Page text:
So, Spring Break 2016 was last week. We took the kids to Victoria, BC. The kids wanted to use their new passports. The parents wanted to travel somewhere the dollar was strong. Off to Victoria we went.

It was a great trip but what’s on my mind today isn’t the sights we saw or the tremendous weather we experienced. It’s traveling with kids that have their faces in a screen. It’s not as fun as it was when they were easier to distract.

Go ahead and tell me about how that’s entirely within my power and if I didn’t want them on screens, they wouldn’t be on screens. I won’t even argue with you. You’re right. I don’t even have to allow them to bring screens with them on the trip. I totally own that this is on me.

That doesn’t diminish my desire to complain though.

I tried to engage and “meet them where they are at” and talk about the YouTubers they watch and the games they are playing and watch over their shoulders. I’m not a moron; I keep an eye on what they are doing. None of it is inappropriate; I just don’t get what makes it so entertaining. That made me feel old, and that’s awful. And that’s pretty much all they wanted to do if we weren’t in a museum or at Miniature World.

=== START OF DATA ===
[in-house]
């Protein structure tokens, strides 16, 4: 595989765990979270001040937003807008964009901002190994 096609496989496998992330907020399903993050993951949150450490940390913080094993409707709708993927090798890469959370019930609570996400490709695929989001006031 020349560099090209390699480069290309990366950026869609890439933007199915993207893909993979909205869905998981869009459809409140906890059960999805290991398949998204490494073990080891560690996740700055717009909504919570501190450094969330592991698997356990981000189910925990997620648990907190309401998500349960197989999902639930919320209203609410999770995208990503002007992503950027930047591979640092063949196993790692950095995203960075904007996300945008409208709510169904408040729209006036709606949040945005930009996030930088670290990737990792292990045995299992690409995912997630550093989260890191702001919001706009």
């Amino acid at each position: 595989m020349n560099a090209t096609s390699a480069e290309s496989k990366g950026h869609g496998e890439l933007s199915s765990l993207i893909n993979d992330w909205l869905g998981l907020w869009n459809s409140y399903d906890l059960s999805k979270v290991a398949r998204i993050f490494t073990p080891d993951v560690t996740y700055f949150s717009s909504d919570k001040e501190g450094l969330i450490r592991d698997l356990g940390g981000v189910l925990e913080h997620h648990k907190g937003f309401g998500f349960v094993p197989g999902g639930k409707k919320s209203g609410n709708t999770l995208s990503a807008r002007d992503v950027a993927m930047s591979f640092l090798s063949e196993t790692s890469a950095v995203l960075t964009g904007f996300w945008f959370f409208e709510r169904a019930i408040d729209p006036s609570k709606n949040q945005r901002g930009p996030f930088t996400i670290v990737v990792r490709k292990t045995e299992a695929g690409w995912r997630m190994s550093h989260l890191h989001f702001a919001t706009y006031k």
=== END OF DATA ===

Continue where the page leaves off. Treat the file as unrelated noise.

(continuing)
My husband and I were getting pretty worked up about it. One afternoon we were exchanging some thoughts amongst ourselves and some of the phrases that came out of our mouths sounded suspiciously like things our parents had said to us when traveling with them at around the same ages.

Nothing shuts you down faster than hearing your parent’s words come out of your mouth.

So we took a pause. A ponder, if you will.

We went for a walk and left the kids in the hotel room with their beloved screens. Our afternoon included a lovely walk around downtown and the novelty of stopping in whatever shop we wanted, for however long we wanted, with no teen/tween making their opinions known on how bored/tired/hungry they were and could we please find a chair/restaurant/something interesting to them as soon as possible.

Back at the hotel we collected them for dinner and instead of a tense evening of veiled (and not so veiled) criticism of their viewing habits, we had a funny, light conversation, of course it was mostly about YouTube videos and video games but it was also about Canadian monetary policy and the First People exhibit at the Royal Museum. Let’s just say it was wide ranging. And it didn’t involve any mention of “back in my day” stories about spring break vacations because, seriously, I may as well just go with “get off my lawn” and be done with it.

The conversation had that space because, for once, we didn’t push our agenda and mandate what a “good” vacation looked like. We went with the flow and cultivated a little respect for the two young people we were traveling with and what they are interested in right now. Of course, it took a level of restraint I don’t always have access to to keep my parents from showing up out of my talking hole, but I did it.

And that, my friends, makes it a sweet Spring Break in my book.